At mile 10 was the only major hill in the first half. My mom, husband and kids were all there to cheer me on. I could hear the girls screaming for me as soon as I rounded the corner. I planned on just waving but I couldn’t resist so I went off course a tad and ran over to them for hugs. It was such a great moment. That hill took a LOT out of me and added over 30 seconds to my average pace. As I got near the 12 mile mark, all of the runners that were keeping pace with me left the course to head towards their half-marathon finish line and I was all alone. Nearly a mile later, marathoners started passing me on their way back from the last turnaround. They were finishing their full before I would have even finished my half! My mind really started playing tricks on me so I had to pull it together. Pain wise, I was in control but self doubt was heavy. I began using tricks I learned in doula training to get back on track. I focused on each breath and each step and pushed everything else out of my head. My best friend was sending me messages every 30 minutes or so for encouragement as was my mom and husband. These all went to my fitbit so I could quickly see their words but keep going.
I found my groove again and felt slightly comforted once I could see that a few runners were in fact in front of me heading towards the turnaround still and a handful were behind me too. Mile 17 came another huge hill and all in straight sunshine. The weather was nice and cool, in the 60s but the sun was brutal. I hit my wall at the top of that hill, earlier than I thought I would. But by mile 18 I was greeted by my cheering zone again who had packed back up in the van and come to find me! More hugs from them and a quick pick up of more chews and I was on my way. Less than 2 miles to go till the turnaround. By this time I was literally like a laboring mom. I was talking to myself out loud. I was grunting. I was directing my breaths. I high fived every mile marker sign as I kept going. The moment I reached 23 miles, knowing I only had a 5k left, I was well under sag wagon pace and I knew all I had to do was make it back even if I had to walk the whole way. I was so tired and hurting bad by then so with each run interval I shuffled my feet forward as fast as I could just so I could be done. And with each walk, I had to shout off “left, right, left, right” as I pushed my feet forward for one more step.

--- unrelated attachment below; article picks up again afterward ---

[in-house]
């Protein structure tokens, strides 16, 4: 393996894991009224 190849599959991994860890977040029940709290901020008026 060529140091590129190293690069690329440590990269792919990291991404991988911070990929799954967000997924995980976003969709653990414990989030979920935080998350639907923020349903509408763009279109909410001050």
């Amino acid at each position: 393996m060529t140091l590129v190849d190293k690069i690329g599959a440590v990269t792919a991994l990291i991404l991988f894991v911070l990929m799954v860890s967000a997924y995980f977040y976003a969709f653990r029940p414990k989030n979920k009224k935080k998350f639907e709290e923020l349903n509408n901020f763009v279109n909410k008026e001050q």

At mile 25 I could see the finish line. I just had to go down the path, around the corner and back down the home stretch. Hubby starting running towards me across the field and suddenly I spotted my dad! He was hunting but had made it back in time so he came to see me finish. Both of them took my hands and ran with me for about a quarter mile. I suddenly felt a surge or energy, knowing I was right there at the finish so I told them to go back and watch me cross the line and that I was okay. I rounded the corner and took off as fast and hard as I could, literally sobbing as I crossed the line and collapsed to the ground in my husband’s arms. For a split second I felt nothing at all but immense accomplishment.
I got my medal, started drinking some water and ripped off my shoes and hydration pack. We took some fun pictures and by then my adrenaline had crashed hard. I had to use an umbrella as walking stick to make it back to the van. The rest of the day was spent stretching, eating, soaking in the bathrub, cuddling with my medal and napping. The girls recounted their stories about seeing me run and their excitement.Most of it was a blur.
I woke up this morning and was greeted by a “How do you feel?” to which my only reasonable reply was… “Like I just ran a marathon!” And for once, I truly know exactly what that feels like.
Next up for me is well, getting my health back. On top of very hard training, three different medical providers recommended that I stop running. Nothing life threatening was going on but it was impacting my fibromyalgia and adrenal health. I refused to quit so far into my training but promised this was it for me. And I am absolutely keeping that promise. Training for and running a marathon has made me forget why I actually liked running in the first place. It became a hated chore rather than a welcomed way to clear my head or a fun way to spend time with my family. It took up time from the things and people I love the most and I began to resent it. I don’t regret my marathon at all but I am ready to start my life again now.